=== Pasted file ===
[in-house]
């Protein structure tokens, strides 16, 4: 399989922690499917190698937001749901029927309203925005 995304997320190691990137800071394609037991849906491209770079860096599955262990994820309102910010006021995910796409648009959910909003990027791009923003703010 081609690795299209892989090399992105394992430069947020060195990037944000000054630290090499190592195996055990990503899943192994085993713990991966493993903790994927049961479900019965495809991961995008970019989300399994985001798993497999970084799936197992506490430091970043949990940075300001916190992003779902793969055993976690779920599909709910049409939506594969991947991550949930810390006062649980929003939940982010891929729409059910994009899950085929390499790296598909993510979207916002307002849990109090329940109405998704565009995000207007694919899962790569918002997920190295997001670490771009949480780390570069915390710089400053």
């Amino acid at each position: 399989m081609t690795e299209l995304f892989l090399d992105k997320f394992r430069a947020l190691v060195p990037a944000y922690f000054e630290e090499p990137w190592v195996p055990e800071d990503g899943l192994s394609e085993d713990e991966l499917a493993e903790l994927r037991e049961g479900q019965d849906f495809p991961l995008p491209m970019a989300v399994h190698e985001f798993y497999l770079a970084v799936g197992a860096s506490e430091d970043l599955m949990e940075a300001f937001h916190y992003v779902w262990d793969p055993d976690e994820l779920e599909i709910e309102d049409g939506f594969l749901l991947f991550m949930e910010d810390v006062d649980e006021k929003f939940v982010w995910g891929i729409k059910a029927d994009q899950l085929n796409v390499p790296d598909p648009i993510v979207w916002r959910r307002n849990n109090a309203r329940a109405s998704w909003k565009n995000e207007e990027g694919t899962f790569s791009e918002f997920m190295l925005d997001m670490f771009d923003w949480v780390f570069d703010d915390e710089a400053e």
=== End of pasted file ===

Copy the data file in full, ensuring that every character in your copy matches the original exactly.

[in-house]
């Protein structure tokens, strides 16, 4: 399989922690499917190698937001749901029927309203925005 995304997320190691990137800071394609037991849906491209770079860096599955262990994820309102910010006021995910796409648009959910909003990027791009923003703010 081609690795299209892989090399992105394992430069947020060195990037944000000054630290090499190592195996055990990503899943192994085993713990991966493993903790994927049961479900019965495809991961995008970019989300399994985001798993497999970084799936197992506490430091970043949990940075300001916190992003779902793969055993976690779920599909709910049409939506594969991947991550949930810390006062649980929003939940982010891929729409059910994009899950085929390499790296598909993510979207916002307002849990109090329940109405998704565009995000207007694919899962790569918002997920190295997001670490771009949480780390570069915390710089400053």
């Amino acid at each position: 399989m081609t690795e299209l995304f892989l090399d992105k997320f394992r430069a947020l190691v060195p990037a944000y922690f000054e630290e090499p990137w190592v195996p055990e800071d990503g899943l192994s394609e085993d713990e991966l499917a493993e903790l994927r037991e049961g479900q019965d849906f495809p991961l995008p491209m970019a989300v399994h190698e985001f798993y497999l770079a970084v799936g197992a860096s506490e430091d970043l599955m949990e940075a300001f937001h916190y992003v779902w262990d793969p055993d976690e994820l779920e599909i709910e309102d049409g939506f594969l749901l991947f991550m949930e910010d810390v006062d649980e006021k929003f939940v982010w995910g891929i729409k059910a029927d994009q899950l085929n796409v390499p790296d598909p648009i993510v979207w916002r959910r307002n849990n109090a309203r329940a109405s998704w909003k565009n995000e207007e990027g694919t899962f790569s791009e918002f997920m190295l925005d997001m670490f771009d923003w949480v780390f570069d703010d915390e710089a400053e």